It seems to us that in the circumstance, there is no question that the defendant was placed on the disputed land, admitted to be Government-vested land by a person without the requisite capacity to convey the land in dispute. He therefore did not acquire title to the land.

 

The plaintiff alleged that following the conveyance of the disputed land to her by the Eastern Regional Lands Commission, she went onto the land when there was no development, had trees uprooted, and placed cement blocks and stones thereat. She testified that the defendant showed up on the land later and used her stones, shunted her cement blocks aside and used up the uprooted trees for charcoal.

 

The defendant denied this, insisting that he was first on the land and that he had reclaimed it and expended sums of money in its development: GH¢22,000, as well as the connection of electricity and water to a container he placed thereat. In terms of the time-line on who went onto the disputed land first, it seems to us that the defendant’s later admission that he had found the plaintiff’s cement blocks in the vicinity of the land in dispute (although he was careful to deny that they were on the disputed land), gave credence to the plaintiff’s version: that she had been on the land before the defendant went onto it.

 

The contrary assertion of the defendant which was controverted by his said admission, is the defendant’s sole defence against the plaintiff who holds a lease from the Eastern Regional Lands Commission.

 

Yet it seems to us that even if the defendant’s version - including the alleged acts of possession - were found to be true, such could not of themselves vest title in the disputed land to the defendant who on his showing, did not receive a conveyance from the outfit that he admitted had the right to administer Government-vested land of which the land in dispute forms a part. It was his case that he received his grant from other persons (whom he styled as traditional owners thereof).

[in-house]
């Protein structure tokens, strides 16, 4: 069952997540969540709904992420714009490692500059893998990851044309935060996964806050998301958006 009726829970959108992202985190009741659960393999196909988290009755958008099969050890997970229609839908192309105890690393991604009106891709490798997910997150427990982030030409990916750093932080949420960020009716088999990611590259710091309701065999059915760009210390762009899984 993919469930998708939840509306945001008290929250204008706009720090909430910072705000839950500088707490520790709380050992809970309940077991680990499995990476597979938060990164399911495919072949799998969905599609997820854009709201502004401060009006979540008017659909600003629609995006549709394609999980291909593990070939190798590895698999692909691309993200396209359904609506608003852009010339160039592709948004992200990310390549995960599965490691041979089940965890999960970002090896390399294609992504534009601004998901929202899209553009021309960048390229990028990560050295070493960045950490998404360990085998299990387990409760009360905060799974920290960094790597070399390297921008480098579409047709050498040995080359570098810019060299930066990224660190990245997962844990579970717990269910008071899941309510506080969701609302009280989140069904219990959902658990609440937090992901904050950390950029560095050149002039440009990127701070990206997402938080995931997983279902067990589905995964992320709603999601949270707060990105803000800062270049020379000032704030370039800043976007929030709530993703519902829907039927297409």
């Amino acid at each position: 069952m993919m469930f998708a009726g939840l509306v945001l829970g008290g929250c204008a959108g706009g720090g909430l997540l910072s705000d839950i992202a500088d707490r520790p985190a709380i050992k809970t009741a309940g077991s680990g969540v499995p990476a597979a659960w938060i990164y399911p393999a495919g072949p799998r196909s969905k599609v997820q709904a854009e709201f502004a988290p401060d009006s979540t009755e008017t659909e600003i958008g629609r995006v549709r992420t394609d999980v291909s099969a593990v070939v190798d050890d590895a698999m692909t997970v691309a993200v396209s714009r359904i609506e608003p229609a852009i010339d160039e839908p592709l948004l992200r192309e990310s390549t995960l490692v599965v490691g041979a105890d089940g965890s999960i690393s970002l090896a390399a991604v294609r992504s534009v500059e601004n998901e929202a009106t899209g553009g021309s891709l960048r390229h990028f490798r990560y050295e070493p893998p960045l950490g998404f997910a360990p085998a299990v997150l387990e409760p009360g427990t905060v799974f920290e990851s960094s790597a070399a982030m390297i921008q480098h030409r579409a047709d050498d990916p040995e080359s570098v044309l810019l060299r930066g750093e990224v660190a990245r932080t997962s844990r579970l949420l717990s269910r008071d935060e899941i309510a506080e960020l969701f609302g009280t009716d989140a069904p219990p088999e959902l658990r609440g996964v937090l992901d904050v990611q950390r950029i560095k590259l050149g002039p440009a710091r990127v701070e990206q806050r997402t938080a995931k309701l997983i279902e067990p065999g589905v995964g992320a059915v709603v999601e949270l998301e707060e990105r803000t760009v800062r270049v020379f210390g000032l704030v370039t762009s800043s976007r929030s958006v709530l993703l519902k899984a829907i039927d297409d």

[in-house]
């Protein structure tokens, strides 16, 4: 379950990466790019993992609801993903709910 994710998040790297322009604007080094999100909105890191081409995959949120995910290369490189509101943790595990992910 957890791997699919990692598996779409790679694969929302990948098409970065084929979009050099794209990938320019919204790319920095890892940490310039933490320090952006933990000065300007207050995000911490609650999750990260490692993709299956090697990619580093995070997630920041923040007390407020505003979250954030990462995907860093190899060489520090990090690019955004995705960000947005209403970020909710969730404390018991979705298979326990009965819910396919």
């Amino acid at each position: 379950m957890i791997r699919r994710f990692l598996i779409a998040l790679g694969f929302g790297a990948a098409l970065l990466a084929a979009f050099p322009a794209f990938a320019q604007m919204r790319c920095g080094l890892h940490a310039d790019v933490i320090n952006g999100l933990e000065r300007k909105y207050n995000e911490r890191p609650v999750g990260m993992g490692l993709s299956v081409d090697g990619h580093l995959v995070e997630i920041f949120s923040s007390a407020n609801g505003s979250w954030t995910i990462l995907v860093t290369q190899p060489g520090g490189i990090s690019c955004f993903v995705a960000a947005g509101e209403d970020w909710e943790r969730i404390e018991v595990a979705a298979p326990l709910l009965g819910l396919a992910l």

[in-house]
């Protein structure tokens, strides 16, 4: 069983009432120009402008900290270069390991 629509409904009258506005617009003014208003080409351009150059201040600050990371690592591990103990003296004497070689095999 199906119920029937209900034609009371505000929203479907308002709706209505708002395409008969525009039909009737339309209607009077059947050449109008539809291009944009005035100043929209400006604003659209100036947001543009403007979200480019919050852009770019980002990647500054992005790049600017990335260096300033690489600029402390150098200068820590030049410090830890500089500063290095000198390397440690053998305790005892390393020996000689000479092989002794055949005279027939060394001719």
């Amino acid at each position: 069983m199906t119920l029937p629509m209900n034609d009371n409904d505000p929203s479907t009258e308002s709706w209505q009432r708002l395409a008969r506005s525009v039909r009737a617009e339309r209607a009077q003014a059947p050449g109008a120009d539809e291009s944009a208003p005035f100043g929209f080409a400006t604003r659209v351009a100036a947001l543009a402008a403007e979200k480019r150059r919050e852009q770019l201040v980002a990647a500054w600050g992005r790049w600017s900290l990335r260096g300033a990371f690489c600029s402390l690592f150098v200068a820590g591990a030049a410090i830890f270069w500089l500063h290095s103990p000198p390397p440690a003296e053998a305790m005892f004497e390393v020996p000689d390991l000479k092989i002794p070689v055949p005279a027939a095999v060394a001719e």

In the absence of a valid title to the disputed land, if the defendant had indeed been on the land prior to the conveyance to the plaintiff (and this was not established by cogent evidence), he at best gained a possessory right over the land he allegedly expensed sums of money on. The said possessory title would have been good against the whole world except the true owner or one who could prove a superior title, see: Mensah v Peniana [1972] 1 GLR 337, also, Summey v Yohuno and Ors [1962] 1 GLR 160.

 

In the face of exhibit A: the plaintiff’s lease from the Eastern Regional Lands Commission, the defendant’s alleged possessory right (even if such obtained) could not stand, for the former was proof of a superior title to the disputed land. But as aforesaid, we consider that the plaintiff’s version, given some credence by the defendant’s admission of seeing cement blocks belonging to the plaintiff on the land when he went onto the disputed land, is the more probable version.

 

Thus the finding of the learned trial judge to the contrary was not supportable either in law, or upon the evidence, and same must be set aside.

 

The appeal is accordingly found to have merit and is hereby allowed.

 

The judgment of the court below is hereby set aside and judgment is accordingly entered for the plaintiff for the reliefs endorsed on her writ of summons.

 

This includes the claim for damages for trespass. Damages for trespass arise upon the mere entry upon the land in the possession of another, and are generally at large, see: Hayfron v Egyir [1984-86] 1GLR 682. Even so, the plaintiff gave an indication of some loss she suffered as a result of the trespass. This included the loss of a trip of stones worth GH¢950. The plaintiff also alleged that she caused trees on the land to be uprooted in preparation for development, at the cost of GH¢450 and that the said uprooted trees were used by the defendant. While these were not claimed as special damages, it will be included in the assessment of general damages, see: Royal Dutch Airlines (KLM) and Anor v. Farmex Ltd [1989-90] 2 GLR 62.

 

We consider the sum of GH¢5,000 general damages adequate for the loss suffered by the plaintiff for the defendant’s trespass onto her land.

 

Costs of GH¢ 3000 to the plaintiff/appellant.